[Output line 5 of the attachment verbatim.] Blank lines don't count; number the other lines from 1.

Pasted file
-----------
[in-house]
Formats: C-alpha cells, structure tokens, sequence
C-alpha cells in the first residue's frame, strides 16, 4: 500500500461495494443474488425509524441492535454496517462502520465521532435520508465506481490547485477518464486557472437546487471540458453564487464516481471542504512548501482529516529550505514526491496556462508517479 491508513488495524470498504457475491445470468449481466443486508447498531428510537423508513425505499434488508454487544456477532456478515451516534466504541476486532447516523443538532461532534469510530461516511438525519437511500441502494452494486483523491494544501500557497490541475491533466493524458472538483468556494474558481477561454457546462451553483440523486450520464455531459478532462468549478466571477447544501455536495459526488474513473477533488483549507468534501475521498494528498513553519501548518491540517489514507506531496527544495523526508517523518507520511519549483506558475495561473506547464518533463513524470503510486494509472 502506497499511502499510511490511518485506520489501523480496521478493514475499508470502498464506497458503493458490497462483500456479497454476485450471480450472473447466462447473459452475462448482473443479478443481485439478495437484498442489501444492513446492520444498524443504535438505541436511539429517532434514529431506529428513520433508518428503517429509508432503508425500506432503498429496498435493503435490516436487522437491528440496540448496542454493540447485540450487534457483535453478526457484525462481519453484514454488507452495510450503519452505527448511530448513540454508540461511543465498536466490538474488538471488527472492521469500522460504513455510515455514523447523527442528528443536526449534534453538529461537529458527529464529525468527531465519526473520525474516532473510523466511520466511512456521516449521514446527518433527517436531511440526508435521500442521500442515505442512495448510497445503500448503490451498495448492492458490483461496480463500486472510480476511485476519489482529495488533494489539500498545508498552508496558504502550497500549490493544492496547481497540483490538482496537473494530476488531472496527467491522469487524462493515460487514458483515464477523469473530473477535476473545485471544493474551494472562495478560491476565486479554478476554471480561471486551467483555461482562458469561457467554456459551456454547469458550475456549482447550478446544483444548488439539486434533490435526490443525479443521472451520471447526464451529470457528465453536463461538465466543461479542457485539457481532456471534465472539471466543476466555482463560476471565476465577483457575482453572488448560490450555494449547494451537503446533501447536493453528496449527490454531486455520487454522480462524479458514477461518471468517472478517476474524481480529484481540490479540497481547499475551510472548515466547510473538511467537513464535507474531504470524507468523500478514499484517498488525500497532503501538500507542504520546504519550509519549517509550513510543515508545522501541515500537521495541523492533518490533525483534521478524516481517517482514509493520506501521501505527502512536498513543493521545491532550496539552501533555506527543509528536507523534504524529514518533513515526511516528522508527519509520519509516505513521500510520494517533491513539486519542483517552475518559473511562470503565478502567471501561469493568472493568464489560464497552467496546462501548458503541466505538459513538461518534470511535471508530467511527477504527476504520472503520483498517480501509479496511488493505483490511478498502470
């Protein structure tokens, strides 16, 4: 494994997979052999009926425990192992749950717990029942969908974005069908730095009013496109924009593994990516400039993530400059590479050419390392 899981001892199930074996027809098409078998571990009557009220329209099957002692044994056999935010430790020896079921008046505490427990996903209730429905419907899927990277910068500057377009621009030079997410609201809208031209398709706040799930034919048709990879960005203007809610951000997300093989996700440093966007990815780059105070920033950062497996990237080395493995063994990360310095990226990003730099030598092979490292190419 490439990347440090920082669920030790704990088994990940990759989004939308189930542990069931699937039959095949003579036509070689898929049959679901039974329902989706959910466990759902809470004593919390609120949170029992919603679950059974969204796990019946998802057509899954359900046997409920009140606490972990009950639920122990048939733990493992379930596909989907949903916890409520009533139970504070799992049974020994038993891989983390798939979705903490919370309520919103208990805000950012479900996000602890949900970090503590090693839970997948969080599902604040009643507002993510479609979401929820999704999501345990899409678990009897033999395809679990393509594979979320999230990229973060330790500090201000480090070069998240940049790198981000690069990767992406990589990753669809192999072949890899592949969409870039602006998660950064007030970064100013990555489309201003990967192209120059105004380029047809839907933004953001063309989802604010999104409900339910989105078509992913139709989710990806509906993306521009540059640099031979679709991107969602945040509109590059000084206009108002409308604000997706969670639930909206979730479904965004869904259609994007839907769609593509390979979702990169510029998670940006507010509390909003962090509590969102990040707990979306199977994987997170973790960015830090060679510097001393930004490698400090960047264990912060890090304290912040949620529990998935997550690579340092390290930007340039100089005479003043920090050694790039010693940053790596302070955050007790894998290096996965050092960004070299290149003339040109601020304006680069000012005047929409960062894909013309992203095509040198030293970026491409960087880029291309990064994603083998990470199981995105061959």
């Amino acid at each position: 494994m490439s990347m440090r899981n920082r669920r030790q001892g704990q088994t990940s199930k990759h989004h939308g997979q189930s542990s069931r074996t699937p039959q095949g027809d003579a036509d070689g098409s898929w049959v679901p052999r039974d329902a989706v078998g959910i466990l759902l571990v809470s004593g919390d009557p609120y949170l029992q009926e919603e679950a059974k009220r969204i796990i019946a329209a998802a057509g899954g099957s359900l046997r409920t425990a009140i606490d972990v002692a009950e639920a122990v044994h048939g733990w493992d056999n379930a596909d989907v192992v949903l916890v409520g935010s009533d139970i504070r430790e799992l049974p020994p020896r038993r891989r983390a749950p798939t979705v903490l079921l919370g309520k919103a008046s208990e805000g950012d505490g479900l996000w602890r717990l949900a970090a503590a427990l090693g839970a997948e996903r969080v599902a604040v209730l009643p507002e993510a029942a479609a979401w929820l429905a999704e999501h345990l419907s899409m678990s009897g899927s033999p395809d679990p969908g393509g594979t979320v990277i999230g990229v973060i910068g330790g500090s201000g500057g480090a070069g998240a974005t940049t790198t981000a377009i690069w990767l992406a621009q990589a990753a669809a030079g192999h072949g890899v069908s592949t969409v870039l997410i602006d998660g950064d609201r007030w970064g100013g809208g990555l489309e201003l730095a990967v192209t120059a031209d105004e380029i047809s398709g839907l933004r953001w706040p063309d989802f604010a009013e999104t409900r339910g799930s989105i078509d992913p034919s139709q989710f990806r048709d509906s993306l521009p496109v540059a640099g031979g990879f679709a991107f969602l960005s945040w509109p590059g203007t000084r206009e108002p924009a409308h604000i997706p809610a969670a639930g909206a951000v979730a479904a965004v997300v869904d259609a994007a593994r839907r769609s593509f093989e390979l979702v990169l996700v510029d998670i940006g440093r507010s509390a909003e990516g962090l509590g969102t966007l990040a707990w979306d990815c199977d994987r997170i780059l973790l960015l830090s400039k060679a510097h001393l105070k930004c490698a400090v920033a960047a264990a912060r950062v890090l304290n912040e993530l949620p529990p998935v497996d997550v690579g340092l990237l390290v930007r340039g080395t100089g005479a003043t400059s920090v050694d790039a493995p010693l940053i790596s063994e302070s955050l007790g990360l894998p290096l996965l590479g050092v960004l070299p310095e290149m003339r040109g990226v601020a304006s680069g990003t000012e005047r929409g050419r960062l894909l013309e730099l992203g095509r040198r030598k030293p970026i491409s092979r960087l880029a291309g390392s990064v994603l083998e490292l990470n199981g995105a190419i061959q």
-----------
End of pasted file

């Amino acid at each position: 494994m490439s990347m440090r899981n920082r669920r030790q001892g704990q088994t990940s199930k990759h989004h939308g997979q189930s542990s069931r074996t699937p039959q095949g027809d003579a036509d070689g098409s898929w049959v679901p052999r039974d329902a989706v078998g959910i466990l759902l571990v809470s004593g919390d009557p609120y949170l029992q009926e919603e679950a059974k009220r969204i796990i019946a329209a998802a057509g899954g099957s359900l046997r409920t425990a009140i606490d972990v002692a009950e639920a122990v044994h048939g733990w493992d056999n379930a596909d989907v192992v949903l916890v409520g935010s009533d139970i504070r430790e799992l049974p020994p020896r038993r891989r983390a749950p798939t979705v903490l079921l919370g309520k919103a008046s208990e805000g950012d505490g479900l996000w602890r717990l949900a970090a503590a427990l090693g839970a997948e996903r969080v599902a604040v209730l009643p507002e993510a029942a479609a979401w929820l429905a999704e999501h345990l419907s899409m678990s009897g899927s033999p395809d679990p969908g393509g594979t979320v990277i999230g990229v973060i910068g330790g500090s201000g500057g480090a070069g998240a974005t940049t790198t981000a377009i690069w990767l992406a621009q990589a990753a669809a030079g192999h072949g890899v069908s592949t969409v870039l997410i602006d998660g950064d609201r007030w970064g100013g809208g990555l489309e201003l730095a990967v192209t120059a031209d105004e380029i047809s398709g839907l933004r953001w706040p063309d989802f604010a009013e999104t409900r339910g799930s989105i078509d992913p034919s139709q989710f990806r048709d509906s993306l521009p496109v540059a640099g031979g990879f679709a991107f969602l960005s945040w509109p590059g203007t000084r206009e108002p924009a409308h604000i997706p809610a969670a639930g909206a951000v979730a479904a965004v997300v869904d259609a994007a593994r839907r769609s593509f093989e390979l979702v990169l996700v510029d998670i940006g440093r507010s509390a909003e990516g962090l509590g969102t966007l990040a707990w979306d990815c199977d994987r997170i780059l973790l960015l830090s400039k060679a510097h001393l105070k930004c490698a400090v920033a960047a264990a912060r950062v890090l304290n912040e993530l949620p529990p998935v497996d997550v690579g340092l990237l390290v930007r340039g080395t100089g005479a003043t400059s920090v050694d790039a493995p010693l940053i790596s063994e302070s955050l007790g990360l894998p290096l996965l590479g050092v960004l070299p310095e290149m003339r040109g990226v601020a304006s680069g990003t000012e005047r929409g050419r960062l894909l013309e730099l992203g095509r040198r030598k030293p970026i491409s092979r960087l880029a291309g390392s990064v994603l083998e490292l990470n199981g995105a190419i061959q």